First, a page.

Amanda Curreri’s current exhibition at Romer Young Gallery starts with a bit of concrete poetry. In the press release, on three lines, the Cincinnati-based artist selectively eliminates letters from the phrase “COUNTRY HOUSES,” alternately spelling out “TRY,” “CRY” and “ON US.”
Just who is offering up a shoulder (or surface) to cry on isn’t identified, but hazarding a guess, it’s likely Currerri’s textile works, which hang stretched and draped throughout the gallery space. These fabric “paintings” and large-scale banners blend fine finishing with raw edges in combinations of disparate materials, textures and prints. Several pieces become all the more personified with the attachment of dog-toy eyes.
Upon closer inspection these textile pieces, which look familiar and comforting (or simply soft), often conceal hidden messages, pockets and small embellishments that speak to Curreri’s engagement with feminist principles and queer histories as sources of strength in the midst of the current political climate.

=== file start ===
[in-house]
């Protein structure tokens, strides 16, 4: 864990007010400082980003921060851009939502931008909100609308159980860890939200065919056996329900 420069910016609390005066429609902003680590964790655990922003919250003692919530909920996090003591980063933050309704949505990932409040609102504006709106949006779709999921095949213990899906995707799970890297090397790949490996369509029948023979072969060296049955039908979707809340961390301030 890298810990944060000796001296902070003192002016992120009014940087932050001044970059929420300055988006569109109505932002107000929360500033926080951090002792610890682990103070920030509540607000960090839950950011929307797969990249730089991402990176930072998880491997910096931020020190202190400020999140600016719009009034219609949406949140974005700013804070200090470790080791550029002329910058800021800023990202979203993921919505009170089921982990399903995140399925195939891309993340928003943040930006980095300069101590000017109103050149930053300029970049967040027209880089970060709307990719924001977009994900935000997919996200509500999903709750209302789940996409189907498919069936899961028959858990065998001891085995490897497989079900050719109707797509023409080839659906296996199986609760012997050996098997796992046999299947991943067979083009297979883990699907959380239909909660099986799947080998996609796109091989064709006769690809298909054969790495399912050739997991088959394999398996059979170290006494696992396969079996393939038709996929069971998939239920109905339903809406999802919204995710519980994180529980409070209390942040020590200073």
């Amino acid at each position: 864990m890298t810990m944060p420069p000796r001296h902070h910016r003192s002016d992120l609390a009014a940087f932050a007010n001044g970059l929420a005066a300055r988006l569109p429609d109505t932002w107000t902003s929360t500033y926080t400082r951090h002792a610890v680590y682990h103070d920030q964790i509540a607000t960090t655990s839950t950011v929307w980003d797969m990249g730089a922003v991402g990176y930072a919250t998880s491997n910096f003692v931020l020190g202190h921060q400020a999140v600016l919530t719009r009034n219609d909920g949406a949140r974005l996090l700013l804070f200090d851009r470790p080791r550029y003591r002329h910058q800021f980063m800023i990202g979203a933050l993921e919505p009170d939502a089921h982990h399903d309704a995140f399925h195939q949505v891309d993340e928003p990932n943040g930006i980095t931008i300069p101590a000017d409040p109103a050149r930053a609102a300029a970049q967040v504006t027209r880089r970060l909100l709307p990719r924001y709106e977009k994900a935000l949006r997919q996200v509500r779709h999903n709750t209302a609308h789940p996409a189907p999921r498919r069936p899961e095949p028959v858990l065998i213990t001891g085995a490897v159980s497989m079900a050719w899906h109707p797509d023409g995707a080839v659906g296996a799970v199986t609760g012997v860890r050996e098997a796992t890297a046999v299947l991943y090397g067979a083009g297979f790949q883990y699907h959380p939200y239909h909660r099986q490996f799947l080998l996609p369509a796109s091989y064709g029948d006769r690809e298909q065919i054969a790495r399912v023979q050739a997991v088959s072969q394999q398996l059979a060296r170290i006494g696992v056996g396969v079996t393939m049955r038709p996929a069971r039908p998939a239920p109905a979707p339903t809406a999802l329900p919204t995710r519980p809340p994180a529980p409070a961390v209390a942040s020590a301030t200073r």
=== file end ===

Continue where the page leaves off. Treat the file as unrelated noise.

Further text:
“What can we make (different/ly) from the tools we’ve got at hand?” the press release goes on to ask. Looking at Curreri’s materials list, those tools include old books and magazines, taken-apart flags, deconstructed denim jeans, hand-dyeing techniques, tablecloths, sequins and thread. Curreri distills materials to their most basic elements—color, pattern and form—in order to build new structures and new surfaces to cry upon.
As might be expected from all of the above, the exhibition has a slightly somber feel. Small splashes of color punctuate the show, but the predominant palette is blacks, grays and indigos. The most playful elements come from Curreri’s wordplay—or in the combinations of clever titles and visual puns. (The exhibition name comes from a book page that formerly read “COUNTRY HOUSES,” but in one of her collages, Curreri eliminates the “O,” “RY” and final “S”.)